Humanities lectures captivate

    At a school notorious for its sciences and research, the humanities are often forgotten. Perhaps many people assume that the humanities here at UCSD are not very prestigious, or many people don’t realize that the humanities and the sciences can actually relate. But whatever the reason, the UCSD Center for the Humanities is trying to change that.

    Denys Horgan
    Courtesy of humanities department

    According to Georgios Anagnostopoulos, director of the humanities program, the goal of the center is “”to support the research of faculty and graduate students in the division of arts and humanities, which is comprised of six departments: history, literature, philosophy, music, theatre and dance, visual arts, and other interdisciplinary programs. So the center, for example, financially supports the research of faculty and awards a number of fellowships per year to assist graduate students to finish their dissertations. It funds conferences, collaborative research, some support for enriching the education of graduate students, and in the future, perhaps there may be circumstances to involve undergraduates in some activities.””

    One way that the center educates UCSD students and the San Diego community is through a new lecture series titled “”… Continuing the Dialogue …”” This series features lectures on various topics given by professors in all UCSD departments, as well as others.

    “”Part of the function of the center is to promote the arts and humanities to the general public and to engage in the dialogue with all the other divisions on the campus, like the social sciences or the medical school,”” said Anagnostopoulos about the role of the lecture series in the goal of the center.

    Although the center is an endowment for the humanities, one of its main functions is to educate the public about the importance and interrelatedness of the humanities with other popular areas of study, such as neuroscience, biology or oceanography.

    On Jan. 15, literature professor Ron Berman held a captivating lecture about the letters of F. Scott Fitzgerald and his editor, Max Perkins. Sadly, only a scant amount of people, about 75, attended the lecture. But despite the small numbers, it elicited a good response from the audience that asked many great questions, and those in attendance found the lecture humorous and entertaining.

    The UCSD Center for Humanities is in the process of organizing more lectures like this one, and it is trying to get more students and community members to attend.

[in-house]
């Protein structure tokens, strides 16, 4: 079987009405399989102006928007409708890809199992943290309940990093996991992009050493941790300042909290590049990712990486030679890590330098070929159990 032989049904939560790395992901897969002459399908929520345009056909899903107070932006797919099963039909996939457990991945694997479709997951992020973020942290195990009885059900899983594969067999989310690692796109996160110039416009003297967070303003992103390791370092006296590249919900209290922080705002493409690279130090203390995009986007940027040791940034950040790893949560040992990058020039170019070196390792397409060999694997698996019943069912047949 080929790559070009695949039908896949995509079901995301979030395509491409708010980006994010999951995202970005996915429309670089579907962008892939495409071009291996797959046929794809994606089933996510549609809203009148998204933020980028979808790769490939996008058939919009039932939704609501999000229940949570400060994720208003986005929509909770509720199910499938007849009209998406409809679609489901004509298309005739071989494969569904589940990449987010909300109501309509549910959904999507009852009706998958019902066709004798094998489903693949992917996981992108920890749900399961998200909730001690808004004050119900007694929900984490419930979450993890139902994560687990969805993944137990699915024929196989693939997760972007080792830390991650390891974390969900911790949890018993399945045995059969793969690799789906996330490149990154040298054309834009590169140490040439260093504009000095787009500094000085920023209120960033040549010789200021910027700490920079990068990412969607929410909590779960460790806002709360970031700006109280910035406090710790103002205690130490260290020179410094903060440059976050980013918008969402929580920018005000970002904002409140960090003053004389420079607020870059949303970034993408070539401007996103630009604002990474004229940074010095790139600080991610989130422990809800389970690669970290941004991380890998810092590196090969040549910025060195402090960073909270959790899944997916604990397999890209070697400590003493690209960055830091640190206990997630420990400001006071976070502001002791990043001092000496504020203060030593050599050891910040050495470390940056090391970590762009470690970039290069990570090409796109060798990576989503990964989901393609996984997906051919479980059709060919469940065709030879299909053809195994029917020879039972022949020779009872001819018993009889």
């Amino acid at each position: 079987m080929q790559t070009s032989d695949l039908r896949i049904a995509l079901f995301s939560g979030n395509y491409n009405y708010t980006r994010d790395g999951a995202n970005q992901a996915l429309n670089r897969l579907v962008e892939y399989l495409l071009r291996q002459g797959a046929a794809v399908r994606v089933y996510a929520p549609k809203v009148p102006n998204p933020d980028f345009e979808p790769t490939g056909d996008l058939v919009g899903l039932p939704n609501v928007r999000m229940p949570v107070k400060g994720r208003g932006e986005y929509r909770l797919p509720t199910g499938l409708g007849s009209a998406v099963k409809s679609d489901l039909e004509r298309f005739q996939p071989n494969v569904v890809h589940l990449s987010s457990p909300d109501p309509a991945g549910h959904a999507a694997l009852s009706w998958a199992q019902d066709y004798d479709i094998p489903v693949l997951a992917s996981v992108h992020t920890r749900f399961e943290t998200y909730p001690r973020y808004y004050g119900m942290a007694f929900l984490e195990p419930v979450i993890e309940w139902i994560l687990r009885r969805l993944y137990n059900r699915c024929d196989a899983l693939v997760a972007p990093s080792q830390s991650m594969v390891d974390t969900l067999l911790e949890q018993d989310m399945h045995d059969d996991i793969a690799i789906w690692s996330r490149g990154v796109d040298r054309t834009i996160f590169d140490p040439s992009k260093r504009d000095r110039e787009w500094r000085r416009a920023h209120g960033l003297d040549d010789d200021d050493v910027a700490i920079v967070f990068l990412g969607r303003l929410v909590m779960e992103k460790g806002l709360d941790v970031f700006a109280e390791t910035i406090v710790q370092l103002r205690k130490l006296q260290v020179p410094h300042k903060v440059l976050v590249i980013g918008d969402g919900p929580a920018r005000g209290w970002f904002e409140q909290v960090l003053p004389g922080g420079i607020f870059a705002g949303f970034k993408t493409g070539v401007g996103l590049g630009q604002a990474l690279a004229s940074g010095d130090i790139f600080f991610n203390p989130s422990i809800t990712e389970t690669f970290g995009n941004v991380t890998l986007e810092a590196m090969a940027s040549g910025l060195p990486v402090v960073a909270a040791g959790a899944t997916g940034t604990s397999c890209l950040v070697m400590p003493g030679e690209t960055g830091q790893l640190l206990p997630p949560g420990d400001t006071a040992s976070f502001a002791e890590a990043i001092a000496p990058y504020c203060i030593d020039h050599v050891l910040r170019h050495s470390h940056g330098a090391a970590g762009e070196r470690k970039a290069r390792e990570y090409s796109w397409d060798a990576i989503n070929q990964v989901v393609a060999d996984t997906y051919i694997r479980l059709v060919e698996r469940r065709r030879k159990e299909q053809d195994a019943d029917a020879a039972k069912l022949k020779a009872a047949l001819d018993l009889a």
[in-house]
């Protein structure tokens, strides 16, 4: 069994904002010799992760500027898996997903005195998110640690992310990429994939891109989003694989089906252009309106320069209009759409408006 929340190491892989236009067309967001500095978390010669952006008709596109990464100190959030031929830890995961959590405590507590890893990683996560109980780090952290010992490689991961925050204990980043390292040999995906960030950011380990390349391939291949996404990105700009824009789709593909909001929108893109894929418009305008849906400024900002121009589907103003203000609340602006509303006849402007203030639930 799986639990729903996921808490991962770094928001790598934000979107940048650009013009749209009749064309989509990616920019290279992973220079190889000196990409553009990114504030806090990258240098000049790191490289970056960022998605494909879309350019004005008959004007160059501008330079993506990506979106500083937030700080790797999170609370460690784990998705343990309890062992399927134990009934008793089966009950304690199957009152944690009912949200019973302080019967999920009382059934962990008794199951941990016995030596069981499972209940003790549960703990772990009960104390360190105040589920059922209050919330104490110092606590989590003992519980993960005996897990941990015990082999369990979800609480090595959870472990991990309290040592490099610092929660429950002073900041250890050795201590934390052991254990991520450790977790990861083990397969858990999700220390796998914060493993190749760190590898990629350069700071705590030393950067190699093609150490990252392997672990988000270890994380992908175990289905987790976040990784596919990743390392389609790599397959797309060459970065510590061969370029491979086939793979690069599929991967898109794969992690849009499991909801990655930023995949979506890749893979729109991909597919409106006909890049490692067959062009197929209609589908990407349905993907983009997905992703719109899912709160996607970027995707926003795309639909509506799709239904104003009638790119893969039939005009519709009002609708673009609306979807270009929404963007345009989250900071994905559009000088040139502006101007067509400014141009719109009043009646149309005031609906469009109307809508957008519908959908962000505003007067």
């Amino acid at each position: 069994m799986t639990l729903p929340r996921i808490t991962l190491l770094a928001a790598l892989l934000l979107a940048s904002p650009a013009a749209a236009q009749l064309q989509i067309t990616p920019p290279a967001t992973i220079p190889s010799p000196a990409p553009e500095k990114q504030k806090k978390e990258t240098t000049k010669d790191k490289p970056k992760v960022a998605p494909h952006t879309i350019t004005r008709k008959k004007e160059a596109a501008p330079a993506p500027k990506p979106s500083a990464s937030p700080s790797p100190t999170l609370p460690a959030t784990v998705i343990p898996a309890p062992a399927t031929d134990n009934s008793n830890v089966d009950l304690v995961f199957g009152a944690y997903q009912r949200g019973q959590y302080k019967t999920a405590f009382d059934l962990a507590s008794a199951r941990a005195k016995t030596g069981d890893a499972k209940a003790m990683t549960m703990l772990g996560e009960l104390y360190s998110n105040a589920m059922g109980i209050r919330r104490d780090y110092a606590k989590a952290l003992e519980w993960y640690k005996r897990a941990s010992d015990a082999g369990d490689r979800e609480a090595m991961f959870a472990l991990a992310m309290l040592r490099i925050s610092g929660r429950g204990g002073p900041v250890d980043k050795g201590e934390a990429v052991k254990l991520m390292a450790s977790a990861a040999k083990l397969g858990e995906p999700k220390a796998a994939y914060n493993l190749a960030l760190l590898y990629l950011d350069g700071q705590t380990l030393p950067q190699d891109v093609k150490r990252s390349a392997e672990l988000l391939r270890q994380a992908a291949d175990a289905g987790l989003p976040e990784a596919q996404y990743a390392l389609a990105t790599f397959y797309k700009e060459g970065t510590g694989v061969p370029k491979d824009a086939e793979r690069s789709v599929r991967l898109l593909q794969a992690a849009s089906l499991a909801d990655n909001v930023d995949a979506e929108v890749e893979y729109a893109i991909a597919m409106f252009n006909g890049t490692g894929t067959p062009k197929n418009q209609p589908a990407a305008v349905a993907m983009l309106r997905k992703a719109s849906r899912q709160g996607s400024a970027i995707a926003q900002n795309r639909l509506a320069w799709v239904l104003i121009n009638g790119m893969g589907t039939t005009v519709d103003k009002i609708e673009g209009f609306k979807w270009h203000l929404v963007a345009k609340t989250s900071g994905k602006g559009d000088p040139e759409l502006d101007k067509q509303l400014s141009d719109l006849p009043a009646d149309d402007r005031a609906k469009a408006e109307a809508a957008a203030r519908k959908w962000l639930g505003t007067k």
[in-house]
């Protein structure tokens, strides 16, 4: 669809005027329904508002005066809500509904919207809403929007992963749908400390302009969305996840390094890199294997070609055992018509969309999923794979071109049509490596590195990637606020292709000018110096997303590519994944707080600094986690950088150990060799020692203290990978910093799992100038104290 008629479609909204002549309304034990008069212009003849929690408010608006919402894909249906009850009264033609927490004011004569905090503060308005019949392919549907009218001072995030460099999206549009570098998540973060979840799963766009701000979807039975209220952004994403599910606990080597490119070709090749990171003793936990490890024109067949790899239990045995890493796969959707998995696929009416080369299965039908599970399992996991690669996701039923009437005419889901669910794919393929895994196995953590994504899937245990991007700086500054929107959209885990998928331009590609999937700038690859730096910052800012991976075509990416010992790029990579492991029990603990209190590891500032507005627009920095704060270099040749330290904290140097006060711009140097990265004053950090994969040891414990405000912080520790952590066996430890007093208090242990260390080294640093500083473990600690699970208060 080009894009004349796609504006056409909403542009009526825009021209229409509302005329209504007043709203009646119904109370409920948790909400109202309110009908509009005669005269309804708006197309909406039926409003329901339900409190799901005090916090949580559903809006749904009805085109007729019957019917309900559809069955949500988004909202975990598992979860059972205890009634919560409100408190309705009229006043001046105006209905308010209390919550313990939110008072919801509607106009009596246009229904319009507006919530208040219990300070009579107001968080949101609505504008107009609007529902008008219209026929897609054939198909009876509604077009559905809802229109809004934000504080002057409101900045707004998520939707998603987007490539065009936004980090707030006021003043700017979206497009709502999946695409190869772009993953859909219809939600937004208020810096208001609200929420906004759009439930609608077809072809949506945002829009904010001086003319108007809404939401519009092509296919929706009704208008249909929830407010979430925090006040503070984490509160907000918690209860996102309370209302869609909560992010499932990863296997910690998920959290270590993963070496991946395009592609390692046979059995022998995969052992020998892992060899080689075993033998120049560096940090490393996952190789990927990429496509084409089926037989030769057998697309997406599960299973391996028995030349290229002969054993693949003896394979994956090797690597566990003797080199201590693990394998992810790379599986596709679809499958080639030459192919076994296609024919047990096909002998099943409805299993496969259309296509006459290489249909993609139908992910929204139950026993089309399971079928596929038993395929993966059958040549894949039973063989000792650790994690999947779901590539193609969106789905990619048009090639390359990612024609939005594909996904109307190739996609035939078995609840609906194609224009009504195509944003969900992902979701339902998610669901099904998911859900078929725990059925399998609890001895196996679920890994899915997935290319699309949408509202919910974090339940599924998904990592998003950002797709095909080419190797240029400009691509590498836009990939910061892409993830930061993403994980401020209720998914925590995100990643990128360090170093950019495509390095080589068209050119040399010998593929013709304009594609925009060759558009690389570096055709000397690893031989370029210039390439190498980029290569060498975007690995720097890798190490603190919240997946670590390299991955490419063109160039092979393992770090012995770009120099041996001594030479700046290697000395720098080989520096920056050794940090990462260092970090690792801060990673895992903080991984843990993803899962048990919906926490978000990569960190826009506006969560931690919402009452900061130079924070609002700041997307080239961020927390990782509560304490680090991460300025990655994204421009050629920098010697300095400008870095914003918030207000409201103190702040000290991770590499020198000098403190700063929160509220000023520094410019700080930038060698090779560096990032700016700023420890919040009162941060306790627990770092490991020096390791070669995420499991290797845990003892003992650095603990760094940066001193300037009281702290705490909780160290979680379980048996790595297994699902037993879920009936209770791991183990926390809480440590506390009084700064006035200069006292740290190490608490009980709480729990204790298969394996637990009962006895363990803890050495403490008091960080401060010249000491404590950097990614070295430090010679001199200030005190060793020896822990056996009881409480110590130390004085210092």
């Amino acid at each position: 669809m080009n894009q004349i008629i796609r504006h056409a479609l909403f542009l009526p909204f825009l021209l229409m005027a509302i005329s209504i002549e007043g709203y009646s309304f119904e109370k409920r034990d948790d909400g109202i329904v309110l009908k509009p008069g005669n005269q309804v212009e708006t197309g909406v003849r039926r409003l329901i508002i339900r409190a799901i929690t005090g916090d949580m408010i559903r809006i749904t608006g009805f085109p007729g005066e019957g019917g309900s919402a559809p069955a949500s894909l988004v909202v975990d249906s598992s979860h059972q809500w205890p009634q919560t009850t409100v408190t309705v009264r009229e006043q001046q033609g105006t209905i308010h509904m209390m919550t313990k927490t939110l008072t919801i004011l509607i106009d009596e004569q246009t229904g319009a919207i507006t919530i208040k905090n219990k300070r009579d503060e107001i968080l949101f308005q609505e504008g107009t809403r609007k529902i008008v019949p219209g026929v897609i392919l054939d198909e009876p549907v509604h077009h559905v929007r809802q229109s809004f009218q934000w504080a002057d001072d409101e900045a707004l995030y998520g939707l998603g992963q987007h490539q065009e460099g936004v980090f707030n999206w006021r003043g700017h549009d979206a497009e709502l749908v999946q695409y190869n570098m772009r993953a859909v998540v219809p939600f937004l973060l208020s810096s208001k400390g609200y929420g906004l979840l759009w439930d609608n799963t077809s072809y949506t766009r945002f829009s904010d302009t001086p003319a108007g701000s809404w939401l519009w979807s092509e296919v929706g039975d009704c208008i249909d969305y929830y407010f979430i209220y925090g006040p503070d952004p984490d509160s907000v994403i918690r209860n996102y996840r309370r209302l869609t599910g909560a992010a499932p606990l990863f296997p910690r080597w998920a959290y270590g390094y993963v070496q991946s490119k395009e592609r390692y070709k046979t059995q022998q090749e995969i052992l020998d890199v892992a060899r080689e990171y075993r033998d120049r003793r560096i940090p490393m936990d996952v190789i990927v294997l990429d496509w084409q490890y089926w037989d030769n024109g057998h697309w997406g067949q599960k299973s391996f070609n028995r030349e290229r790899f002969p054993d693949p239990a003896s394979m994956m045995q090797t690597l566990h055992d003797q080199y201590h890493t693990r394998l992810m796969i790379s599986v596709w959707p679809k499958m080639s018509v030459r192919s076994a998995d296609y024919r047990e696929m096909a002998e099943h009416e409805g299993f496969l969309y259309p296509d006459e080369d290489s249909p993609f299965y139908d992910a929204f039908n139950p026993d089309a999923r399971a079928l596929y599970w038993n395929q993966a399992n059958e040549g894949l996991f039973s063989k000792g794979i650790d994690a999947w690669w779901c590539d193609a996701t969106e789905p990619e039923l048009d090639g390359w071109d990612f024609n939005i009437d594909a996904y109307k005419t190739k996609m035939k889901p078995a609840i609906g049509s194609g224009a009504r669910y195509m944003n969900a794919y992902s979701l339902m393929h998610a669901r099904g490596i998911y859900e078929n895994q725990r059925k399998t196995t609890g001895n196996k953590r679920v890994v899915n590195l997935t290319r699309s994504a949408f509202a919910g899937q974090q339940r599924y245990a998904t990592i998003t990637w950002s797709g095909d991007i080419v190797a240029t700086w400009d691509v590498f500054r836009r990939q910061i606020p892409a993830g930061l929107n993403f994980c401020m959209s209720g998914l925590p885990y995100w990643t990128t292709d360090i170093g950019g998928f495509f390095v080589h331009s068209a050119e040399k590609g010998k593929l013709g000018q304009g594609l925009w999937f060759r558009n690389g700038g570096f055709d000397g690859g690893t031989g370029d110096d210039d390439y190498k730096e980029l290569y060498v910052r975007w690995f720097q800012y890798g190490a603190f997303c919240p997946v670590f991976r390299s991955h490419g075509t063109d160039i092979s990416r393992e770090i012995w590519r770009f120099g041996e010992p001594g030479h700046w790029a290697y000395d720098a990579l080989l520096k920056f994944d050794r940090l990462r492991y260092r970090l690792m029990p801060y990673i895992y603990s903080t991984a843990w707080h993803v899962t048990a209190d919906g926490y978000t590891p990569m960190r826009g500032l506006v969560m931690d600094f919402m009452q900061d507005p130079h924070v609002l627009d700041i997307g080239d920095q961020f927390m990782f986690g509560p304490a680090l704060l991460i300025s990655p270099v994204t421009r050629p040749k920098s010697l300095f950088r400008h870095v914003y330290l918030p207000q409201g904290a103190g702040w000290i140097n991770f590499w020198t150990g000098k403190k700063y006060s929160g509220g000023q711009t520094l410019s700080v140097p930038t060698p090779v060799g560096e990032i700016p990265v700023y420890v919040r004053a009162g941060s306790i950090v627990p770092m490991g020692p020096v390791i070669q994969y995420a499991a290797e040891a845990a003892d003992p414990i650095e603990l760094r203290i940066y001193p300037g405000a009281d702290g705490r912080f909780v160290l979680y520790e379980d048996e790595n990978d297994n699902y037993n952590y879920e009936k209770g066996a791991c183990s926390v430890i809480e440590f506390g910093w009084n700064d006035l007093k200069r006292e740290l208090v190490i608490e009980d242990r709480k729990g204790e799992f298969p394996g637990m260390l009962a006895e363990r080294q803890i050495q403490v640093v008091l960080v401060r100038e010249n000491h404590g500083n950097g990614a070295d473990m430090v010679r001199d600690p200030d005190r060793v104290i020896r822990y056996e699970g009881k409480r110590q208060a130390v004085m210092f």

With the limited funds it has been allotted and an almost unrecognized presence on campus, the humanities center has been able to raise money and organizing events to incorporate all areas of study.

    The next lecture, titled “”The Secret Love between Interactivity and Improvisation,”” was given on Feb. 13 by music professor George Lewis. Lewis discussed the narratives of computer-based cultural productions (e.g. virtual reality or interactivity) and improvisation that is inherent in these productions but often overlooked.

    In March, the center will have history professor Daniel Vickers and professor Jeremy Jackson from the Scripps Institution of Oceanography give a lecture titled “”The Origins of Overfishing: Sustainability of Marine and Freshwater Species in Historical Time.”” And in April, Antonio Damasio, a renowned professor of neurology from the University of Iowa, will lecture about “”Emotion, Social Behavior, and Spinoza: The Brain Perspective.””

    The series features lectures from all different studies with experts in each field. For more information on the UCSD Center for the Humanities or for the “”… Continuing the Dialogue …”” lecture series, call the center at (858) 534-0999 or visit http://dah.ucsd.edu/humctr.htm.

    More to Discover
    Donate to The UCSD Guardian
    $200
    $500
    Contributed
    Our Goal

    Your donation will support the student journalists at University of California, San Diego. Your contribution will allow us to purchase equipment, keep printing our papers, and cover our annual website hosting costs.

    Donate to The UCSD Guardian
    $200
    $500
    Contributed
    Our Goal